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Nurses' strategies to provide emotional and practical support to the mothers of preterm infants in the neonatal intensive care unit: A systematic review and meta-analysis

Maleki, M., Mardani, A., Harding, C. ORCID: 0000-0002-5192-2027 , Basirinezhad, M H & Vaismoradi, M (2022). Nurses' strategies to provide emotional and practical support to the mothers of preterm infants in the neonatal intensive care unit: A systematic review and meta-analysis. Women's Health, 18, doi: 10.1177/17455057221104674

Abstract

AIM: To synthesize and integrate current international knowledge regarding nursing strategies for the provision of emotional and practical support to the mothers of preterm infants in the neonatal intensive care unit.

METHODS: A systematic review and meta-analysis was undertaken. Four English-language databases including EMBASE, PubMed (including MEDLINE), Scopus, and Web of Science were searched from January 2010 to October 2021. Original quantitative studies that were written in English and focused on nursing strategies for the provision of emotional and practical support to the mothers of preterm infants in the neonatal intensive care unit were included. Eligibility assessment, data extraction, and methodological quality appraisal were conducted independently by the review authors. A narrative synthesis of the review results and a meta-analysis were performed.

RESULTS: Twenty studies that were published from 2010 to 2021 were included in the review. Three categories concerning the review aims were identified: 'nursing strategies related to mothers' emotions and infant-mother attachment', 'nursing strategies related to mothers' empowerment', and 'nursing strategies related to mothers' participation in care process and support'. Eight interventional studies that reported mothers' stress as the study outcome were entered into the meta-analysis. Interventions consisted of the educational programme, spiritual care, telenursing, parent support programme, skin-to-skin care, and guided family centred care. Significantly lower maternal stress was found in the intervention group compared with that of the control group (g: -1.06; 95% confidence interval: -1.64, -0.49; Z = 3.62, p < 0.001).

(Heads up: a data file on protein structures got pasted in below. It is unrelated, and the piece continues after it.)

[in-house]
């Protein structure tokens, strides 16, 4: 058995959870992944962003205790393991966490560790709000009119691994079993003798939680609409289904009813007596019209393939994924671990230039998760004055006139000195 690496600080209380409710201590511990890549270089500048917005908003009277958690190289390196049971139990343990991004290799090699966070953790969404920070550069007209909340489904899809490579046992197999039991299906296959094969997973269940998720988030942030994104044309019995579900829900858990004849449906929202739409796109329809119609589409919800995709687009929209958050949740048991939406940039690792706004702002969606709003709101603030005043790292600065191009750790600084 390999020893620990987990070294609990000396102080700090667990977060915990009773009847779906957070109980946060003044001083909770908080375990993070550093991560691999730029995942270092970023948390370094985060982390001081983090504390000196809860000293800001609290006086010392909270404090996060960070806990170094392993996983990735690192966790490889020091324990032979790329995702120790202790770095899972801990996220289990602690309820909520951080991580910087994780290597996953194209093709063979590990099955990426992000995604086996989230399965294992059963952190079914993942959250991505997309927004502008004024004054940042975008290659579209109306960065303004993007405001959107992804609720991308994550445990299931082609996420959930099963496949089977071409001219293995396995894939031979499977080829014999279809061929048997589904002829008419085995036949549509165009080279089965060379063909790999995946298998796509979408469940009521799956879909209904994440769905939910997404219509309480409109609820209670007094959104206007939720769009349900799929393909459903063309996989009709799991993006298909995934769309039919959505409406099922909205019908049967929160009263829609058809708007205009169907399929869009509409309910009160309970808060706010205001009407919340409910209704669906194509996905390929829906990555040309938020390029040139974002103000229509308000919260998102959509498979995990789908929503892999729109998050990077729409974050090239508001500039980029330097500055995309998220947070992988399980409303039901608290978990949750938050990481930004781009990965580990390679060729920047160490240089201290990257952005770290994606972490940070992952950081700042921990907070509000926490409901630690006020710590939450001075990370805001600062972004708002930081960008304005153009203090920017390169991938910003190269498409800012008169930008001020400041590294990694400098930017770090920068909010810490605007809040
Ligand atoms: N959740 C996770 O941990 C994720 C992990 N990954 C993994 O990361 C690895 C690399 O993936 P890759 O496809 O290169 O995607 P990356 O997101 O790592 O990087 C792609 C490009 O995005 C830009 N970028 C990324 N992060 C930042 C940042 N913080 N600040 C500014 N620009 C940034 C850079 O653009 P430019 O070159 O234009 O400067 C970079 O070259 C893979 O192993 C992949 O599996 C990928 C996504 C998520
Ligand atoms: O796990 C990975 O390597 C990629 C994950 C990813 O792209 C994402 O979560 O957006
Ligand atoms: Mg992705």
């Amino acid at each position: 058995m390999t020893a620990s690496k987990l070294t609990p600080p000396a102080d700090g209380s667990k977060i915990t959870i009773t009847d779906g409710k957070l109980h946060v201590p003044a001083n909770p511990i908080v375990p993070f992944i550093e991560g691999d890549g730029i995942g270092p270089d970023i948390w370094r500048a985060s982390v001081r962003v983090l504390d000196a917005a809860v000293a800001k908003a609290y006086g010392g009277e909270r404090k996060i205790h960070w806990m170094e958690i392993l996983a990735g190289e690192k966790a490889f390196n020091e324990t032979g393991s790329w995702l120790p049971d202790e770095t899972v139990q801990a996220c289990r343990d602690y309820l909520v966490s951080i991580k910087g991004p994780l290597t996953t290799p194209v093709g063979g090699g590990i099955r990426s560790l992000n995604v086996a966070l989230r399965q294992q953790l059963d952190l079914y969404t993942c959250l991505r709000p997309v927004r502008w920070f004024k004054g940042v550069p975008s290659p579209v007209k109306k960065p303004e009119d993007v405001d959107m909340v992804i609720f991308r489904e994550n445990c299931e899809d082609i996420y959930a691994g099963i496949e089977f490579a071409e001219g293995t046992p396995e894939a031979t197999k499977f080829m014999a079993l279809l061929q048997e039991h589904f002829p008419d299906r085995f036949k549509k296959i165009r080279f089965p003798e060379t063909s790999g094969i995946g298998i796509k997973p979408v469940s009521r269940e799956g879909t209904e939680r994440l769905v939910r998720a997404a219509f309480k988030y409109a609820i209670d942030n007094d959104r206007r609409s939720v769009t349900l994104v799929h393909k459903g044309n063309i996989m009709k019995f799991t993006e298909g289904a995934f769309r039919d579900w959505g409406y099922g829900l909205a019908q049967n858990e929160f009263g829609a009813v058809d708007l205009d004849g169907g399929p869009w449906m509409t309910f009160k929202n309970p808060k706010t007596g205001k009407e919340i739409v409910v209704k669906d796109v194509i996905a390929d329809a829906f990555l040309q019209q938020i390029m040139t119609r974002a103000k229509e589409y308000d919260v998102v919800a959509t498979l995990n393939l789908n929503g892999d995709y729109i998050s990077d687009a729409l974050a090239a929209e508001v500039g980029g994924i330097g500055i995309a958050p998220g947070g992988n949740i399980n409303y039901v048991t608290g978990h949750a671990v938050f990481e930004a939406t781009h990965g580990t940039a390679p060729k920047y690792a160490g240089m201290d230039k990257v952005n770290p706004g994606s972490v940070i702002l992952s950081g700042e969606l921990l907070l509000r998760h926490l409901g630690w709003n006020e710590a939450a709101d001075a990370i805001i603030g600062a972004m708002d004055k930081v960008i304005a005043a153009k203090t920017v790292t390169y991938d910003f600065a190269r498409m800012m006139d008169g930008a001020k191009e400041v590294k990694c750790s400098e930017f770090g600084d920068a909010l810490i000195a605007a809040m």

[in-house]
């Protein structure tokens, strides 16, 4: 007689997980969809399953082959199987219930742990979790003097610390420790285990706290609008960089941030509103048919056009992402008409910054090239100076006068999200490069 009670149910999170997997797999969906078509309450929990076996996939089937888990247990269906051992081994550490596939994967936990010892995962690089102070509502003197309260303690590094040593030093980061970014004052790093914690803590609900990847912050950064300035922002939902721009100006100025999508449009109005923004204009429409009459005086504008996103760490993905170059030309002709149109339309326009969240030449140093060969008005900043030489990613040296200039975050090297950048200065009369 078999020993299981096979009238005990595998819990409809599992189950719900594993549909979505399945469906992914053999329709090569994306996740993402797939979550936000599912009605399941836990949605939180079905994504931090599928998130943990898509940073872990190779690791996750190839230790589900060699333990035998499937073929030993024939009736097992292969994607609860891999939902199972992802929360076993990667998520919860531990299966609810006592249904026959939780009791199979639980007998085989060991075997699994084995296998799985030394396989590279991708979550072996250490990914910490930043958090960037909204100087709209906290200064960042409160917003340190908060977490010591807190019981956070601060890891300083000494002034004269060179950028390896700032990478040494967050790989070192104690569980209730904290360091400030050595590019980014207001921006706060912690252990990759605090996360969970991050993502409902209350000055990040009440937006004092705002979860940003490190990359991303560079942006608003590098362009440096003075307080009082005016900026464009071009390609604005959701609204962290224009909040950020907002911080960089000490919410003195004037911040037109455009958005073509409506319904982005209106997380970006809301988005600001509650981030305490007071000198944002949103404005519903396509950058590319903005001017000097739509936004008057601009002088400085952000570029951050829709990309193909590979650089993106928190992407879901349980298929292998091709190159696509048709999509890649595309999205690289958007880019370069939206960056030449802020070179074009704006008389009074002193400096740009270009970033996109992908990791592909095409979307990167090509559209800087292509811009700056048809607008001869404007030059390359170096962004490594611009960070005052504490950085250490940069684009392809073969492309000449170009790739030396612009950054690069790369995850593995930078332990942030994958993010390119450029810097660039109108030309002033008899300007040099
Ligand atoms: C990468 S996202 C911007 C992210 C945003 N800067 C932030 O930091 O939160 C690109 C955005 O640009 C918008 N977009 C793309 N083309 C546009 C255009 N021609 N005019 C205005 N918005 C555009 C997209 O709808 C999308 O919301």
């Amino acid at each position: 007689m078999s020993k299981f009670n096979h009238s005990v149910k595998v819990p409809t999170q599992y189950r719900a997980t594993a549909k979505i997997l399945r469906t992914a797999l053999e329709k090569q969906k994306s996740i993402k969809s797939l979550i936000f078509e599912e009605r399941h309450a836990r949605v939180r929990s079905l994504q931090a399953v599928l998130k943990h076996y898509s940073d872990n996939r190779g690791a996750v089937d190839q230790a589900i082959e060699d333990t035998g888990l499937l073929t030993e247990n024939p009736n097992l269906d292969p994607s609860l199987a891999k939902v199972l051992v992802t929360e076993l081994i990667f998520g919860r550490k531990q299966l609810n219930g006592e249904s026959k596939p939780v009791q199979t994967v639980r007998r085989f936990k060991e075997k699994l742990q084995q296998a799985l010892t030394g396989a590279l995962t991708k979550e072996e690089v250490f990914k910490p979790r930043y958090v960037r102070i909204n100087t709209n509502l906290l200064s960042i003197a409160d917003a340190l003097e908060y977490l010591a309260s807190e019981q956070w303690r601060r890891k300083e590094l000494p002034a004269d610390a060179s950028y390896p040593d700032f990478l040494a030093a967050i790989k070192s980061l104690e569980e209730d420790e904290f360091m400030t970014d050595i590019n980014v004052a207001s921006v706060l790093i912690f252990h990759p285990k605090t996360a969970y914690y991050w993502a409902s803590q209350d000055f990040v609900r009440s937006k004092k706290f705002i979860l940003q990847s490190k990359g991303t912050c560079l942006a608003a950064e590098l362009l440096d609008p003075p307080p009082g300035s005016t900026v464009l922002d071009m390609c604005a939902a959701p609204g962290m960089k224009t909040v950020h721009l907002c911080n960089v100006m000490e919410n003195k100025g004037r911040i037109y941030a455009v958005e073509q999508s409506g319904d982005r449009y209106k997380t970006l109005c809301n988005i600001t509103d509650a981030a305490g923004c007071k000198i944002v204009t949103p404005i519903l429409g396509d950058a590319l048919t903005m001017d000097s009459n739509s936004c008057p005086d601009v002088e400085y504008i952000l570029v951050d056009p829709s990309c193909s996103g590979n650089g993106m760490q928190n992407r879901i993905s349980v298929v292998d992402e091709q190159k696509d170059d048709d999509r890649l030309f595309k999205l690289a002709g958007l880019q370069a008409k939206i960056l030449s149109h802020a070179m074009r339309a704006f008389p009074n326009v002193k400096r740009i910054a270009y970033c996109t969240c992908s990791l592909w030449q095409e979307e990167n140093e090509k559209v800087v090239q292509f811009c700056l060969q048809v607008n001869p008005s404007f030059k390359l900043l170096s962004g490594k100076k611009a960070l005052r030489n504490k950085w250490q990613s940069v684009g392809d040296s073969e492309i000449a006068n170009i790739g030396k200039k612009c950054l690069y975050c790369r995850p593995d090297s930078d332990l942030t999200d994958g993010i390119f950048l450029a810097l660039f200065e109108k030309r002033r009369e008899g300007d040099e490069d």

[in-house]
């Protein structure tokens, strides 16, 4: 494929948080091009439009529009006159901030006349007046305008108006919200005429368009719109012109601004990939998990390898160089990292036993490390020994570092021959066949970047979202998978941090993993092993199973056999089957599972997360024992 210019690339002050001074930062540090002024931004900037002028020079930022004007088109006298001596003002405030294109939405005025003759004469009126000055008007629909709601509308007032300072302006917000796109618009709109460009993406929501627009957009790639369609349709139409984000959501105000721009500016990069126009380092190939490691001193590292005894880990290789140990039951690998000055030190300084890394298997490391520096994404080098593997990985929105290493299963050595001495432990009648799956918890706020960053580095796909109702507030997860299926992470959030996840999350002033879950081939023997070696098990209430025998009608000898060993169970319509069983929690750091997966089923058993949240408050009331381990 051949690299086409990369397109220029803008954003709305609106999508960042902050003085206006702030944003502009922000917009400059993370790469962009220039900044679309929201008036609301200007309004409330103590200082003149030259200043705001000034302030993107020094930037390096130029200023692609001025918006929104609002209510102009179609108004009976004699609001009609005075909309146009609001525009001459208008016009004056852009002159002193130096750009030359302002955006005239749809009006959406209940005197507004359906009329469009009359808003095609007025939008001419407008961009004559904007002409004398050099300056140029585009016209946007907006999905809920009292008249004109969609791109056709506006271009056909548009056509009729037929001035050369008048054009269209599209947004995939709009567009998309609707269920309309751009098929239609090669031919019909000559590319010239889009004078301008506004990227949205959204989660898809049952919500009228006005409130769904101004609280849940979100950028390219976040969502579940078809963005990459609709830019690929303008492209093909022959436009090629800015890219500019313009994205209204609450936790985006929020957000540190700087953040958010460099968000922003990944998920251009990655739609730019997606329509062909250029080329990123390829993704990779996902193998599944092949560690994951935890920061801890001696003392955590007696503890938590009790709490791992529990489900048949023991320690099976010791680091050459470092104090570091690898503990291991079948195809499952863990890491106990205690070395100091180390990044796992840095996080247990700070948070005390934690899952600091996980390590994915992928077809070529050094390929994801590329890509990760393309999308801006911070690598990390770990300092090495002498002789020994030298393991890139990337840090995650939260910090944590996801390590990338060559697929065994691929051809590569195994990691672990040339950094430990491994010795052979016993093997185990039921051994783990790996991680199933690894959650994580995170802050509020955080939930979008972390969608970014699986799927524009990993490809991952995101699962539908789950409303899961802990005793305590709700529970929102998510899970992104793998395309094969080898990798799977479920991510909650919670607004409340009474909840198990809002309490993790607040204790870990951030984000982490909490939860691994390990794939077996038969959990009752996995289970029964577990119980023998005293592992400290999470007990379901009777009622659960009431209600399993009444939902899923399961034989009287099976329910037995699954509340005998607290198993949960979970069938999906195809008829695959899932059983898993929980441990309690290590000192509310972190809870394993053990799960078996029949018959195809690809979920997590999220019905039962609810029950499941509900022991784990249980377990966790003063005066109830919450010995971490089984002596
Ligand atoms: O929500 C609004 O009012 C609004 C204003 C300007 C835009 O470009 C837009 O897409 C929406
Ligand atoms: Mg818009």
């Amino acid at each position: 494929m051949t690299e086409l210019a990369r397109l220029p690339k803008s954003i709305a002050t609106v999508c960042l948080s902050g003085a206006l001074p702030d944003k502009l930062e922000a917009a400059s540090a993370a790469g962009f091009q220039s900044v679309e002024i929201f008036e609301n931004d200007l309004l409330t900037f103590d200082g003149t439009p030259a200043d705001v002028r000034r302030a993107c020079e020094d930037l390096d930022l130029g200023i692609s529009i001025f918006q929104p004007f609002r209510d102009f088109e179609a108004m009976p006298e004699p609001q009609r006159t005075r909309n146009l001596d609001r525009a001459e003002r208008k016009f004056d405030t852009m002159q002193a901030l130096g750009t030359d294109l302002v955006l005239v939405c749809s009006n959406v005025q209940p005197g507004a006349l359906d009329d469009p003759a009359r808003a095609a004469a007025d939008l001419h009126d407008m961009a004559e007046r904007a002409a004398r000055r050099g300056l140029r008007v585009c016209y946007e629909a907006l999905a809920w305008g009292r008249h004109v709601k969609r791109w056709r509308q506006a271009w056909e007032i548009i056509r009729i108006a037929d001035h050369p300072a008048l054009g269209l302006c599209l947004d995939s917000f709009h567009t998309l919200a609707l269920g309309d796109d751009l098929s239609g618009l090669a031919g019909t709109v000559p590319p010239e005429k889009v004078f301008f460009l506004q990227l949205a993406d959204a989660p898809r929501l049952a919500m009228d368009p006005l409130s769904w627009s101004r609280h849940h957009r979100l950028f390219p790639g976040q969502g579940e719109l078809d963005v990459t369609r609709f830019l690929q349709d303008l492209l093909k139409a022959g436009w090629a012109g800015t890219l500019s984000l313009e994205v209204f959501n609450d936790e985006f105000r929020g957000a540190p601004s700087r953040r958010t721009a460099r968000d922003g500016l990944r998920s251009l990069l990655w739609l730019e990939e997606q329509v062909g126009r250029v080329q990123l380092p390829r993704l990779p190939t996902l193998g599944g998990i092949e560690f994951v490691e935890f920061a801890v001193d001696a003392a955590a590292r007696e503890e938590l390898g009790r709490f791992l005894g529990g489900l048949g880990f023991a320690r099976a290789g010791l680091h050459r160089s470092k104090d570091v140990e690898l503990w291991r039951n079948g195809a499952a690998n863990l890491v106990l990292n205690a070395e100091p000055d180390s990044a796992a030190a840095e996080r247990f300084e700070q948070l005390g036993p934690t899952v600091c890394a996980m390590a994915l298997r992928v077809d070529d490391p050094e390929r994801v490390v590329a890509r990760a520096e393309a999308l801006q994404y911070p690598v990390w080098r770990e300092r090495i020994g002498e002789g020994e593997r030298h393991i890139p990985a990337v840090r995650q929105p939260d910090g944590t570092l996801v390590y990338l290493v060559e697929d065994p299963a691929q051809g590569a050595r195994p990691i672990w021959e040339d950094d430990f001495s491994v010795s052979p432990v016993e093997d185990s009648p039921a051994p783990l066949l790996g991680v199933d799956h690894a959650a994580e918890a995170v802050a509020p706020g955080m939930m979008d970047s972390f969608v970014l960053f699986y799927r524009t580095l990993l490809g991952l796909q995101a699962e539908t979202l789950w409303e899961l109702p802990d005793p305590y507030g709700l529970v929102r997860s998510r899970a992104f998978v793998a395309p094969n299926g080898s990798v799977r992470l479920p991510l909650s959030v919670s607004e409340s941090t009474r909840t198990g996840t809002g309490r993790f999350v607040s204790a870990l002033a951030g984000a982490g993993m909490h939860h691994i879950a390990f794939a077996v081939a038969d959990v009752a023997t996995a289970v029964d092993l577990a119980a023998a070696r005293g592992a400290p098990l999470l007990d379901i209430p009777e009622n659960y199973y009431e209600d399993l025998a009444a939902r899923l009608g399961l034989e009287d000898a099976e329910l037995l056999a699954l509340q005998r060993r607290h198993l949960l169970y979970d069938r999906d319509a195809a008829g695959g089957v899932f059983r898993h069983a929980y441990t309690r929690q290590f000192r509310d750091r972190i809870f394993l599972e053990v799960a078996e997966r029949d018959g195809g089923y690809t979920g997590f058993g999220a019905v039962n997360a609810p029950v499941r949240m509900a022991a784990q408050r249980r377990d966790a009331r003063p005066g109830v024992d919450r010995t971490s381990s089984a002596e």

CONCLUSION: This review identified and highlighted key nursing strategies used to provide emotional and practical support to the mothers of preterm infants in the neonatal intensive care unit. They included family centred care, skin-to-skin care, parent support and education programmes, interpersonal psychotherapy, spiritual care, newborn individualized developmental care and assessment programme, and telenursing.

Publication Type: Article
Additional Information: This article is distributed under the terms of the Creative Commons Attribution 4.0 License (https://creativecommons.org/licenses/by/4.0/) which permits any use, reproduction and distribution of the work without further permission provided the original work is attributed as specified on the SAGE and Open Access pages (https://us.sagepub.com/en-us/nam/open-access-at-sage).
Publisher Keywords: emotional support, infant, mother, neonatal intensive care unit, nursing, premature, systematic review
Subjects: R Medicine > RA Public aspects of medicine > RA0421 Public health. Hygiene. Preventive Medicine
R Medicine > RJ Pediatrics
Departments: School of Health & Psychological Sciences > Language & Communication Science
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